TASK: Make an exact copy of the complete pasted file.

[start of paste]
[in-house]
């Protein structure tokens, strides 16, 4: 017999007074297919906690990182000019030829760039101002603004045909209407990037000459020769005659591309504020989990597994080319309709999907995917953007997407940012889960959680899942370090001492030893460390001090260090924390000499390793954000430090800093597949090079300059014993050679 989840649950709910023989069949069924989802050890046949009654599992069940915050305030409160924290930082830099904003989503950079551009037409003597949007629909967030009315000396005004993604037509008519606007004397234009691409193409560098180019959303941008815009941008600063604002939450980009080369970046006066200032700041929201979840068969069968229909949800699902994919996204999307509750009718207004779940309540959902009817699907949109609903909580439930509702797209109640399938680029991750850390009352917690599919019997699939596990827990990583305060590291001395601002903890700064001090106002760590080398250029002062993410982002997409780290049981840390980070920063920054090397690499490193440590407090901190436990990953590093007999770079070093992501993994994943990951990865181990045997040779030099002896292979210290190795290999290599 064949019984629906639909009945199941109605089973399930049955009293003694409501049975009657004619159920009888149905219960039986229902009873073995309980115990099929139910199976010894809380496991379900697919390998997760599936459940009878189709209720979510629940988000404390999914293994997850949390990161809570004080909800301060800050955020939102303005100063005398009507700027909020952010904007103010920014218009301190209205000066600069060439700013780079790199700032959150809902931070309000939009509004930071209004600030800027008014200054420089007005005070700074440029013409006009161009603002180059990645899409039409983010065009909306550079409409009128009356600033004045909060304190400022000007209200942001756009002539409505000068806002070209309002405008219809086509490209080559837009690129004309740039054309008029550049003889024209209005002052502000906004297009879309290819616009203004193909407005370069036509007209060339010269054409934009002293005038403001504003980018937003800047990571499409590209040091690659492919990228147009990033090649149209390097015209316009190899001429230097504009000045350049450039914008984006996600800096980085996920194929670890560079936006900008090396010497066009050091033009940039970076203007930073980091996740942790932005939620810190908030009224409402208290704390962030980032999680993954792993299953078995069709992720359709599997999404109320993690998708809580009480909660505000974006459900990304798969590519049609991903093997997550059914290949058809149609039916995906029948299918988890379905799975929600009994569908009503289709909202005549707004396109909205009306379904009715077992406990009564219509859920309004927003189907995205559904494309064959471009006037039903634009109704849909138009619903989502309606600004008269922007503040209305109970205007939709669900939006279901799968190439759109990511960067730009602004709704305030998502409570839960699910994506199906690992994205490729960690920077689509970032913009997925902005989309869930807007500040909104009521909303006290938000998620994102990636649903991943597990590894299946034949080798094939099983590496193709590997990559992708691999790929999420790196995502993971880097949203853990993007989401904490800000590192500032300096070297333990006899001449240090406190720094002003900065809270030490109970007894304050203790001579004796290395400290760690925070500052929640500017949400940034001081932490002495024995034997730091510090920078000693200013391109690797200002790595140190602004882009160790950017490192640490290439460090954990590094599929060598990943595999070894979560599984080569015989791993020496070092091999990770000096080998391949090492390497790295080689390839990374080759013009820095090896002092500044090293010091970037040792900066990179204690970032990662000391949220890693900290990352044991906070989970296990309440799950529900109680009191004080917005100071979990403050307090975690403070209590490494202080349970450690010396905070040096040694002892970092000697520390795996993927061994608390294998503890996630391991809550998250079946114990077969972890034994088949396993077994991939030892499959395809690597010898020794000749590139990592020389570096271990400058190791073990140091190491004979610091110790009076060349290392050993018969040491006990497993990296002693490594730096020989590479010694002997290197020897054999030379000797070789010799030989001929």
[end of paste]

[in-house]
């Protein structure tokens, strides 16, 4: 017999007074297919906690990182000019030829760039101002603004045909209407990037000459020769005659591309504020989990597994080319309709999907995917953007997407940012889960959680899942370090001492030893460390001090260090924390000499390793954000430090800093597949090079300059014993050679 989840649950709910023989069949069924989802050890046949009654599992069940915050305030409160924290930082830099904003989503950079551009037409003597949007629909967030009315000396005004993604037509008519606007004397234009691409193409560098180019959303941008815009941008600063604002939450980009080369970046006066200032700041929201979840068969069968229909949800699902994919996204999307509750009718207004779940309540959902009817699907949109609903909580439930509702797209109640399938680029991750850390009352917690599919019997699939596990827990990583305060590291001395601002903890700064001090106002760590080398250029002062993410982002997409780290049981840390980070920063920054090397690499490193440590407090901190436990990953590093007999770079070093992501993994994943990951990865181990045997040779030099002896292979210290190795290999290599 064949019984629906639909009945199941109605089973399930049955009293003694409501049975009657004619159920009888149905219960039986229902009873073995309980115990099929139910199976010894809380496991379900697919390998997760599936459940009878189709209720979510629940988000404390999914293994997850949390990161809570004080909800301060800050955020939102303005100063005398009507700027909020952010904007103010920014218009301190209205000066600069060439700013780079790199700032959150809902931070309000939009509004930071209004600030800027008014200054420089007005005070700074440029013409006009161009603002180059990645899409039409983010065009909306550079409409009128009356600033004045909060304190400022000007209200942001756009002539409505000068806002070209309002405008219809086509490209080559837009690129004309740039054309008029550049003889024209209005002052502000906004297009879309290819616009203004193909407005370069036509007209060339010269054409934009002293005038403001504003980018937003800047990571499409590209040091690659492919990228147009990033090649149209390097015209316009190899001429230097504009000045350049450039914008984006996600800096980085996920194929670890560079936006900008090396010497066009050091033009940039970076203007930073980091996740942790932005939620810190908030009224409402208290704390962030980032999680993954792993299953078995069709992720359709599997999404109320993690998708809580009480909660505000974006459900990304798969590519049609991903093997997550059914290949058809149609039916995906029948299918988890379905799975929600009994569908009503289709909202005549707004396109909205009306379904009715077992406990009564219509859920309004927003189907995205559904494309064959471009006037039903634009109704849909138009619903989502309606600004008269922007503040209305109970205007939709669900939006279901799968190439759109990511960067730009602004709704305030998502409570839960699910994506199906690992994205490729960690920077689509970032913009997925902005989309869930807007500040909104009521909303006290938000998620994102990636649903991943597990590894299946034949080798094939099983590496193709590997990559992708691999790929999420790196995502993971880097949203853990993007989401904490800000590192500032300096070297333990006899001449240090406190720094002003900065809270030490109970007894304050203790001579004796290395400290760690925070500052929640500017949400940034001081932490002495024995034997730091510090920078000693200013391109690797200002790595140190602004882009160790950017490192640490290439460090954990590094599929060598990943595999070894979560599984080569015989791993020496070092091999990770000096080998391949090492390497790295080689390839990374080759013009820095090896002092500044090293010091970037040792900066990179204690970032990662000391949220890693900290990352044991906070989970296990309440799950529900109680009191004080917005100071979990403050307090975690403070209590490494202080349970450690010396905070040096040694002892970092000697520390795996993927061994608390294998503890996630391991809550998250079946114990077969972890034994088949396993077994991939030892499959395809690597010898020794000749590139990592020389570096271990400058190791073990140091190491004979610091110790009076060349290392050993018969040491006990497993990296002693490594730096020989590479010694002997290197020897054999030379000797070789010799030989001929």